The Austin Heart & Stroke Walk is back this year to celebrate heart and stroke survivors, raise lifesaving funds and promote a culture of physical health and mental well-being.
The Heart Walk is the American Heart Association’s premiere event for raising funds to save lives from this country’s No. 1 and No. 5 killers – heart disease and stroke. Designed to promote physical activity and heart-healthy living, the Heart Walk creates an environment that’s fun and rewarding for the entire family.
“As one of the largest community events in Austin, the AHA is excited to welcome back community members. Heart Walk is about coming together with friends, family and colleagues to get moving and focusing on improved health, honoring survivors, raising life-saving funds to fight heart disease and stroke — and having fun along the way,” says Nathalie Eguiza, Heart Challenge Director for the AHA. “Considering everything we’ve experienced and are still experiencing as a community; the Heart Walk will be a time to celebrate safely.”
The in-person event, slated for October 16, will adhere to all local and state safety guidelines, with as much distance between groups as possible to ensure participants are comfortable. The event will be available to participants in three different formats. Participants will have the option to join the 5K walk and run, choose an AHA designated alternative walking route, or join the campaign’s Move More Challenge. The Move More Challenge is a 30-day personal fitness challenge presented by Vertiv.
“Now, more than ever, it’s important to find new ways to boost physical and emotional health. The Heart Walk is a great way to keep up healthy habits, stay socially connected and keep up with physical activity while making an impact in your community and saving lives,” says Eguiza.
The Heart Walk app will issue an alert once the challenge has begun and will share tips to keep participants motivated throughout the month. For adults, the American Heart Association recommends at least 150 minutes per week of moderate-intensity aerobic activity such as brisk walking or gardening, or 75 minutes of vigorous-intensity aerobic activity such as running or aerobic dancing, or a combination of both intensity level activities. In addition, the Association recommends two days of moderate-to high-intensity muscle-strengthening activity weekly, such as resistance training.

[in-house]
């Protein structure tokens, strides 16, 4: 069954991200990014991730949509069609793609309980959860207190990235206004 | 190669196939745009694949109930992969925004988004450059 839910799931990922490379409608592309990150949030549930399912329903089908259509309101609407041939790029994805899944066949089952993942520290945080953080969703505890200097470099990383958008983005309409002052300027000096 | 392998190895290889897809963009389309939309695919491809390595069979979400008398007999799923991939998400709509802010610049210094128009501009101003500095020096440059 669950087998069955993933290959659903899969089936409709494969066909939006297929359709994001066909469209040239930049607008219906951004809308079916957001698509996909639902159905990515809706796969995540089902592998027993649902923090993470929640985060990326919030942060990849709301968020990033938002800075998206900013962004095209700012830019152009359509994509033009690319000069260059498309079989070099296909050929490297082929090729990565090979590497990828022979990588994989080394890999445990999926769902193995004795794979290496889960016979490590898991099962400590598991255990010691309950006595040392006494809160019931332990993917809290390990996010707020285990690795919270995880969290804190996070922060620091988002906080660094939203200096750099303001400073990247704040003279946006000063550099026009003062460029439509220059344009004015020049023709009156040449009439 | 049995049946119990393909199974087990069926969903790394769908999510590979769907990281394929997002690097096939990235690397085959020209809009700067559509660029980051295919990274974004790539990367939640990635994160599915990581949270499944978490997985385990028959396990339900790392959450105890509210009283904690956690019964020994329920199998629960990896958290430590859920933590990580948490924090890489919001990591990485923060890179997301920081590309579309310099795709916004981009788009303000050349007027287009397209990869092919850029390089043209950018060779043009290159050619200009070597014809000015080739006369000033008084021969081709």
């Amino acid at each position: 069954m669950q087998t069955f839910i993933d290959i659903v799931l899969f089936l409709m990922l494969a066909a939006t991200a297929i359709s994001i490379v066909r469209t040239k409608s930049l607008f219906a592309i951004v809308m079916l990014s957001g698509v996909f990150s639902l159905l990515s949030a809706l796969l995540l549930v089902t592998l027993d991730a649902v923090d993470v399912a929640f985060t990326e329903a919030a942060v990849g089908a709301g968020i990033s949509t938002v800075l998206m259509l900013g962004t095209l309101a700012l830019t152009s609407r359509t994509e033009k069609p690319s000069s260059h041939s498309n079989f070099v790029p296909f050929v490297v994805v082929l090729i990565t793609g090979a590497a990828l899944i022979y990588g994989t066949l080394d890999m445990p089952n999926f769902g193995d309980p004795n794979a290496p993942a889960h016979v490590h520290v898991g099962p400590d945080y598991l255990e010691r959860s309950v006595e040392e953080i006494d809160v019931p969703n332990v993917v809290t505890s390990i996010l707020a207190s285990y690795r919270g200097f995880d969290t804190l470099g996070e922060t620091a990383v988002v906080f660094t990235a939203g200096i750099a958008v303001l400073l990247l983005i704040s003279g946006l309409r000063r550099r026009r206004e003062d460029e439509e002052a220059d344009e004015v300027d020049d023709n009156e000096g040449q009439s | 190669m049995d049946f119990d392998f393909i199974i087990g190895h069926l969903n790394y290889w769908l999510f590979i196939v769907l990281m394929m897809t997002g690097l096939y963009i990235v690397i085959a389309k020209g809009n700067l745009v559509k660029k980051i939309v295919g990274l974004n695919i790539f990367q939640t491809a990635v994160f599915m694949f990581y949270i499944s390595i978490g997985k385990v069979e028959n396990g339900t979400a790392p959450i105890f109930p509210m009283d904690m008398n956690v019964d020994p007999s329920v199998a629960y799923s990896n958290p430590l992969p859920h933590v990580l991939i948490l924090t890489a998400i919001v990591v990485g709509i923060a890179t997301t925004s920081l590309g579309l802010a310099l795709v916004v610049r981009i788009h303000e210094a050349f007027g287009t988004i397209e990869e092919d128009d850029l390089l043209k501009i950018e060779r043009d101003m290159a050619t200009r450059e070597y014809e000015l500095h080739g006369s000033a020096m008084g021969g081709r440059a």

Bigger Impact Beyond the Walk
In addition to raising critical funds supporting heart and brain research, the American Heart Association is tackling what are often considered the root causes of poor health or the Social Determinants of Health. These determinants include housing, access to care, access to nutritious foods, job security and ethnicity.
In fact, people in some under-resourced ZIP codes have shorter life expectancies than their neighbors just a few miles away. And people in often remote, rural areas face significantly higher death rates from heart disease and stroke. COVID-19 has illuminated these unacceptable health disparities and worsened the problems. Our 2024 Impact Goal affirms our focus on identifying and removing barriers to health equity.
Get Involved Now
The AHA is currently recruiting companies, coaches, and teams. Encourage your company to participate and set a company-wide fundraising and participation goal. It is a great way to engage staff and focus on overall employee well-being. Register to participate or start a team at austinheartwalk.org.
After signing up, you may download the Heart Walk app which connects to most devices to track physical activity, enabling you to participate in the Wellness Challenge. Upon registration, participants receive access to fundraising tools. There is no fundraising minimum. Visit austinheartwalk.org for details.
Meet Austin’s Community Impact Director – Catalina Berry
Catalina Berry is passionate about inspiring healthy living, community and giving back in her personal and professional life. After being an active volunteer for the American Heart Association for over ten years, Catalina is now the Community Impact Director for the American Heart Association Central Texas Market. Her work in her current role is around policy, systems, and environmental changes in the community with a focus in health equity. Growing up bi-cultural and bilingual has helped shape Catalina into who she is today as she strives to be a positive influence in the community.